The late 1580s are known as the playwright”s ”lost years”, as there is no evidence as to where he was, or for what reason he decided to move from Stratford to London. According to one legend, which is now scarcely credible, he was caught deer hunting in the park of Sir Thomas Lucy, the local magistrate, and was forced to flee. According to another hypothesis, he may have joined the Lord Chamberlain”s Men theatrical company while passing through Stratford. A 17th century biographer, John Aubrey, records the testimony of the son of one of the writer”s companions, according to whom Shakespeare would have spent some time as a country schoolmaster.
London and its passage through the theater
By 1592 Shakespeare was already in London working as a playwright, and was sufficiently well known to merit a scornful description by Robert Greene, who portrays him as “a careerist jackdaw, embellished with our feathers, who with his tiger”s heart wrapped in a comedian”s skin thinks himself capable of impressing with white verse like the best of you,” and also says that “he is held to be the only shake-scene in the country” (in the original, Greene uses the word shake-scene, alluding to both the author”s reputation and his surname, in a play on paronomasia).
In 1596, when he was only eleven years old, Hamnet, the writer”s only son, died and was buried in Stratford on August 11 of the same year. Some critics have argued that the death of his son may have inspired Shakespeare to compose Hamlet (circa 1601), a rewrite of an earlier play which, unfortunately, has not survived.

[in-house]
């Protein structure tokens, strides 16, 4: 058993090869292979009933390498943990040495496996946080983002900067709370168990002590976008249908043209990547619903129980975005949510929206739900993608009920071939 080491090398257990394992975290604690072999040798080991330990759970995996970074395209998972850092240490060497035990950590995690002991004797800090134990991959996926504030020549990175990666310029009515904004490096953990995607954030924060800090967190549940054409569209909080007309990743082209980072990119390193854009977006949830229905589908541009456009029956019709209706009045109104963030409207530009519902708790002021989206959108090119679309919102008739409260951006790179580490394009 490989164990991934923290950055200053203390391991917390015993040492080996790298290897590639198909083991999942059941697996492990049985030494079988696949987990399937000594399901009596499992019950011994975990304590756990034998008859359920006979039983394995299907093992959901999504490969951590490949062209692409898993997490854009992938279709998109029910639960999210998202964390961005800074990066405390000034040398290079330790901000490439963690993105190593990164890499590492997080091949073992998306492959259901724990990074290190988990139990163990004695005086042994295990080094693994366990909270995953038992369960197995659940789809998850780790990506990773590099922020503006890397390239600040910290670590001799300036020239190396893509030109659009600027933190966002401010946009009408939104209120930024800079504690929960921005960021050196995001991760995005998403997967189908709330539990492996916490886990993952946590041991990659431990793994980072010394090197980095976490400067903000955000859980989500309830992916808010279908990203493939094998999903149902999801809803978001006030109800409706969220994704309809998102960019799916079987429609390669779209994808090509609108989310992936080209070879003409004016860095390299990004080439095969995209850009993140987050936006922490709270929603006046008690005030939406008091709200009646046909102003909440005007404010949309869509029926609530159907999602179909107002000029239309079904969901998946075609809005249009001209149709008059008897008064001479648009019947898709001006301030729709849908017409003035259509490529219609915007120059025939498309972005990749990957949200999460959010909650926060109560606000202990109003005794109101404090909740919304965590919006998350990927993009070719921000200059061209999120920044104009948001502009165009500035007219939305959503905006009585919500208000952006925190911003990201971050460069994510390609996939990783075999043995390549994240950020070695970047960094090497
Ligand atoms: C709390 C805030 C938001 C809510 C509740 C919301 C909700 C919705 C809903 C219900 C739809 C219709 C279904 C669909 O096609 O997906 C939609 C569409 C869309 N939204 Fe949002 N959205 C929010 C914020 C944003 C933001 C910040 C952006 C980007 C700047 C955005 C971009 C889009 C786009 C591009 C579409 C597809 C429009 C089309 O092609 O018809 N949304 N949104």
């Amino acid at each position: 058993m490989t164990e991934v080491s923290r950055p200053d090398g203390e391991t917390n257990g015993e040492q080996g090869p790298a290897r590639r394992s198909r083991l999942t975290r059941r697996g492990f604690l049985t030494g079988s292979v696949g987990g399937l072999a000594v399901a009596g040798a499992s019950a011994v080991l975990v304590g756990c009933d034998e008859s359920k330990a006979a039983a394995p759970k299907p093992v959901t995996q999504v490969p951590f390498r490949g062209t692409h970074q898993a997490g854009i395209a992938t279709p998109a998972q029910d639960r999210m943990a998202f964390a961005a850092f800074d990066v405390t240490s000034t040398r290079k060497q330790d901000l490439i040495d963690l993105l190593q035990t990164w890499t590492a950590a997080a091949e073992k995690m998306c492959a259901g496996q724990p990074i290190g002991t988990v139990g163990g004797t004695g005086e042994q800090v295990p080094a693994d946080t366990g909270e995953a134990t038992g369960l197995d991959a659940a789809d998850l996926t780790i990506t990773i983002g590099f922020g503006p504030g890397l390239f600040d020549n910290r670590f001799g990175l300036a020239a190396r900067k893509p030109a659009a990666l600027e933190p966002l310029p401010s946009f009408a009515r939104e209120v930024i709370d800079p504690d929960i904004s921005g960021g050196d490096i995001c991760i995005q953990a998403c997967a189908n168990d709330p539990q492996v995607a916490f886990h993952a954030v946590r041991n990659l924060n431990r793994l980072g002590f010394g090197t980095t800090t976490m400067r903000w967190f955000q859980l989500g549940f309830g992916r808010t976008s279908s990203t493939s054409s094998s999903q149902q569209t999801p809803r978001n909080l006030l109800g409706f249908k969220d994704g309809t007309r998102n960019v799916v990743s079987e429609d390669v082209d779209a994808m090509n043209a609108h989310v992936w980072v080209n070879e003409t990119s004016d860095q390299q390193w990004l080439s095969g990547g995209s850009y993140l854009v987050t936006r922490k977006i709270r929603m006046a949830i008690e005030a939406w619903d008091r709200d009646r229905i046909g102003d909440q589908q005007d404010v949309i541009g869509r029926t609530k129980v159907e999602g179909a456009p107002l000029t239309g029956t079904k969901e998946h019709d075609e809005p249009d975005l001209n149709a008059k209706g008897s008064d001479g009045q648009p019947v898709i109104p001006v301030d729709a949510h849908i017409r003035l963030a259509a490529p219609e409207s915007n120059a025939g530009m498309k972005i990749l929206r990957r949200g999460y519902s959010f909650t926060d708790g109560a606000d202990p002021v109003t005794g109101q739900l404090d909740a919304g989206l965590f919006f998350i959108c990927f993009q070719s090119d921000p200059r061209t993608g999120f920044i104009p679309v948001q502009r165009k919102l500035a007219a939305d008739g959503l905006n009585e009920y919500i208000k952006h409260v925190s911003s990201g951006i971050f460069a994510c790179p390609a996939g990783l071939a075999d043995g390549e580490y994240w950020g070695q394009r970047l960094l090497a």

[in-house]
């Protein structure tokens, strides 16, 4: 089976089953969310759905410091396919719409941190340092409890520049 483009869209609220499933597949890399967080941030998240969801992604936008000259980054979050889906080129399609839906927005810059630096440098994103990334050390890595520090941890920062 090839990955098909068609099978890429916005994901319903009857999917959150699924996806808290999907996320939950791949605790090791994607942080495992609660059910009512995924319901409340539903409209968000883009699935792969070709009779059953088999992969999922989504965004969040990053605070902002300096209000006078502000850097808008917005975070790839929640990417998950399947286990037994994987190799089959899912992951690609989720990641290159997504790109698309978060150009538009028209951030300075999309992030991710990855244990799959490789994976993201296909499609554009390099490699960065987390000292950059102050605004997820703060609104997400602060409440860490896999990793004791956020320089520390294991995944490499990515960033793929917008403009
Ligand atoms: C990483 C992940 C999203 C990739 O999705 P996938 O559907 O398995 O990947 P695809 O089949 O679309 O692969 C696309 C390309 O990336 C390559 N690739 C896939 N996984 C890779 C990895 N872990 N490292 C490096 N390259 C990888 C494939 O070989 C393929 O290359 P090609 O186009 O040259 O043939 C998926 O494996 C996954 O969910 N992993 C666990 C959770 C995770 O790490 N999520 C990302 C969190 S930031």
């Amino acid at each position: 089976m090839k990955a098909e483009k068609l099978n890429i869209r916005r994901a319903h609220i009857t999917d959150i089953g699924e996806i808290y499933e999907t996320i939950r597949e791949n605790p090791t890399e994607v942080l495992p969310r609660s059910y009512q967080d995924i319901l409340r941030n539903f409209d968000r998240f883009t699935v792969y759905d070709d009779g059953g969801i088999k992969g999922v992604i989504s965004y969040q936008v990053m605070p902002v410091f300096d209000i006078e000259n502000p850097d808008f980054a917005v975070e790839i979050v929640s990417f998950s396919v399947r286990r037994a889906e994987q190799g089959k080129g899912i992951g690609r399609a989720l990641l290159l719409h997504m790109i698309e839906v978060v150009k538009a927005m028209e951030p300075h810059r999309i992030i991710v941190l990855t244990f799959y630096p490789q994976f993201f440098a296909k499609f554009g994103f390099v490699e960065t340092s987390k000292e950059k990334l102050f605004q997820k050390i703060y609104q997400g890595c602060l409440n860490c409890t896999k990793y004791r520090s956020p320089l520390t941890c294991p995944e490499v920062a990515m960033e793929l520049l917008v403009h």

By 1598 Shakespeare had moved his residence to the parish of St. Helen”s in Bishopsgate. His name heads the list of actors in Ben Jonson”s Every Man in His Humour.
He would soon become an actor, writer, and, finally, co-owner of the theater company known as Lord Chamberlain”s Men, which received its name, like others of the time, from its aristocratic patron, the Lord Chamberlain. The company would reach such popularity that, after the death of Elizabeth I and the accession to the throne of James I, the new monarch would take it under his protection, becoming known as the King”s Men.
In 1604, Shakespeare acted as matchmaker for his landlord”s daughter. Legal documentation from 1612, when the case was brought to trial, shows that in 1604, Shakespeare had been a tenant of Christopher Mountjoy, a Huguenot artisan in northwest London. Mountjoy”s apprentice, Stephen Belott, intended to marry his master”s daughter, so the playwright was chosen as an intermediary to help negotiate the details of the dowry. Thanks to Shakespeare”s services, the marriage took place, but eight years later Belott sued his father-in-law for failing to deliver the full amount agreed upon as dowry. The writer was summoned to testify, but he did not remember the amount he had proposed.
There are several documents concerning legal matters and business transactions that show that in his London days Shakespeare became wealthy enough to buy a property in Blackfriars and become the owner of the second largest house in Stratford.